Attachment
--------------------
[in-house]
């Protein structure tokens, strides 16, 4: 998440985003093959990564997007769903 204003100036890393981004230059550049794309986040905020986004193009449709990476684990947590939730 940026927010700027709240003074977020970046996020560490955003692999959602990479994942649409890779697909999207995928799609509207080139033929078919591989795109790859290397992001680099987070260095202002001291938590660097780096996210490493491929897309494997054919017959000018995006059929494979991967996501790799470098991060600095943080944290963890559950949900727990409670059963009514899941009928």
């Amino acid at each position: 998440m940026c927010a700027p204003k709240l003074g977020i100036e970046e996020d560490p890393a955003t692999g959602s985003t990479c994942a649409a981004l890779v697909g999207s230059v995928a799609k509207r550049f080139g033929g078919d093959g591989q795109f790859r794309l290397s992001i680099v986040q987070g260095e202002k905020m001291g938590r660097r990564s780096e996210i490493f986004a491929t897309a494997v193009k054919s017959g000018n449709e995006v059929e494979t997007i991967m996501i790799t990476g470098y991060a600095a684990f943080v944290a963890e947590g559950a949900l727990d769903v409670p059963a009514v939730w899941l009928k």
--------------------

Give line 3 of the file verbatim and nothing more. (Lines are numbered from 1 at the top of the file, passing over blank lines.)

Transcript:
């Amino acid at each position: 998440m940026c927010a700027p204003k709240l003074g977020i100036e970046e996020d560490p890393a955003t692999g959602s985003t990479c994942a649409a981004l890779v697909g999207s230059v995928a799609k509207r550049f080139g033929g078919d093959g591989q795109f790859r794309l290397s992001i680099v986040q987070g260095e202002k905020m001291g938590r660097r990564s780096e996210i490493f986004a491929t897309a494997v193009k054919s017959g000018n449709e995006v059929e494979t997007i991967m996501i790799t990476g470098y991060a600095a684990f943080v944290a963890e947590g559950a949900l727990d769903v409670p059963a009514v939730w899941l009928k």